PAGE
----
How to protect yourself from the security breach on LinkedIn

How to protect yourself from the security breach on LinkedIn

The unimaginable happed. Security breach with LinkedIn account passwords, over 6.5 million impacted. Need more proof on this claim? LinkedIn released the following message this morning, June 6th.


An Update on LinkedIn Member Passwords Compromised

Vicente Silveira, June 6, 2012

We want to provide you with an update on this morning’s reports of stolen passwords. We can confirm that some of the passwords that were compromised correspond to LinkedIn accounts. We are continuing to investigate this situation and here is what we are pursuing as far as next steps for the compromised accounts:

1. Members that have accounts associated with the compromised passwords will notice that their LinkedIn account password is no longer valid.

2. These members will also receive an email from LinkedIn with instructions on how to reset their passwords. There will not be any links in these emails. For security reasons, you should never change your password on any website by following a link in an email.

3. These affected members will receive a second email from our Customer Support team providing a bit more context on this situation and why they are being asked to change their passwords.

It is worth noting that the affected members who update their passwords and members whose passwords have not been compromised benefit from the enhanced security we just recently put in place, which includes hashing and salting of our current password databases.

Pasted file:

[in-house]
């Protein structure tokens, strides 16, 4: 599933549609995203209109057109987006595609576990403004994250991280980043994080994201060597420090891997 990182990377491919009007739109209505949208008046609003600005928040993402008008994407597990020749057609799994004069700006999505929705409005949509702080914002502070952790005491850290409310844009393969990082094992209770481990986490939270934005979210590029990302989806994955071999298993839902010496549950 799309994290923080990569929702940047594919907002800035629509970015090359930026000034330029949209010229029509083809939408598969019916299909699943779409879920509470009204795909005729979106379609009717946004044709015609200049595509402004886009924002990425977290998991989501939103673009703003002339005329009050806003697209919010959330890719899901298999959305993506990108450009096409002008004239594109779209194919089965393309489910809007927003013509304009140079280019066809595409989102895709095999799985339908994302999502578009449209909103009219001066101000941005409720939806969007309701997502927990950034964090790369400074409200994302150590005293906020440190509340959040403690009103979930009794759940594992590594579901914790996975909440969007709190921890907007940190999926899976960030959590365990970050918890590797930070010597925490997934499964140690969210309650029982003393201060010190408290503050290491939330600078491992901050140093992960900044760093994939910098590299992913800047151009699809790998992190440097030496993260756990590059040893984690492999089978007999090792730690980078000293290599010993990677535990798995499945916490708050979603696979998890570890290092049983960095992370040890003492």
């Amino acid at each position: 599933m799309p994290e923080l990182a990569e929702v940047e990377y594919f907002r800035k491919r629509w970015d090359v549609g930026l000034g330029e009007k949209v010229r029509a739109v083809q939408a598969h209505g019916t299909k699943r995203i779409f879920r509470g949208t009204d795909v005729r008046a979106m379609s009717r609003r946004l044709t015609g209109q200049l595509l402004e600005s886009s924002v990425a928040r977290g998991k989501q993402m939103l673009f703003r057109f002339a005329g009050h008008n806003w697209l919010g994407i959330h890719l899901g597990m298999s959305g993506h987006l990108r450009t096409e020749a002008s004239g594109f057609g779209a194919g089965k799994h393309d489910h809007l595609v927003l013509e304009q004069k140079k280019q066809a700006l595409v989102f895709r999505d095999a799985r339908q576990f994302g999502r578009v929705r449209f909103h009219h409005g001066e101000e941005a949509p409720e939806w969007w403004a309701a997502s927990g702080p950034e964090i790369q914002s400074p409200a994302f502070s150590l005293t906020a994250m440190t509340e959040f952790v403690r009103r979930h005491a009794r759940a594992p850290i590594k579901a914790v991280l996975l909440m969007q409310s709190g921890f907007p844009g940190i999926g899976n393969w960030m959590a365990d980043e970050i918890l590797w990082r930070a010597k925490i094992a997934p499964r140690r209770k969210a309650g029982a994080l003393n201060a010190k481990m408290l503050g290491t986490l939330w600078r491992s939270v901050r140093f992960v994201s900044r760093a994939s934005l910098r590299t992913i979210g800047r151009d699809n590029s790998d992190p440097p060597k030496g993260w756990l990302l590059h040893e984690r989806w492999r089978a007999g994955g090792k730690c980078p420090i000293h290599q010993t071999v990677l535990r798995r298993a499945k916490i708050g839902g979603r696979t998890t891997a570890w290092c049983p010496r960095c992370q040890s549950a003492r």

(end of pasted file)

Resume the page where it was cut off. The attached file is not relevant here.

We sincerely apologize for the inconvenience this has caused our members. We take the security of our members very seriously, if you haven’t read it already it is worth checking out my earlier blog post today about updating your password other account security best practices.


How do you know if you were impacted? You can wait for an e-mail notification from LinkedIn, check the list at this website – – to see if your password was compromised or…just simply update your LinkedIn password.  I chose to error on the safe side and changed my password. And I recommend you do the same to protect yourself from the security breach on LinkedIn –

Step 1. While logged into your LinkedIn home page, move your mouse over your name in the upper right corner to engage a pull-down menu. Select “Settings” (follow the red arrows)


Step 2. Look to the bottom-left corner for the “Account” tab to change the privacy settings menu.


Step 3. Look to the bottom-right column for “Change password” and select.


Step 4. You will see the following pop-up window. Follow through with your changes and you’re DONE!









Tips on new password creation:

  • Use upper and lowercase words
  • Use numbers and special characters such as $3002#
  • Use a pattern that is easy to recall yet mixes up all sorts of alpha-numeric characters
  • And most importantly…do not ever use your birth date, child’s name, address, phone number, or the words linkedin or linkmein

Yes, the word LinkMeIn was one of the passwords that was hacked.

Help others by informing them of this security breach by sharing this blog.


About the Author

William Blackmon is founder and CEO of Apogee Social Media Group. His knowledge and experience specific to the LinkedIn platform, has made him one of the most sought after trainers and consultants for individuals, companies, and universities in the area. William is an entrepreneur and open networker willing to accept your invitation to connect if you personalize your message stating how you found his name and what he can do to assist you. Click on picture to send invite.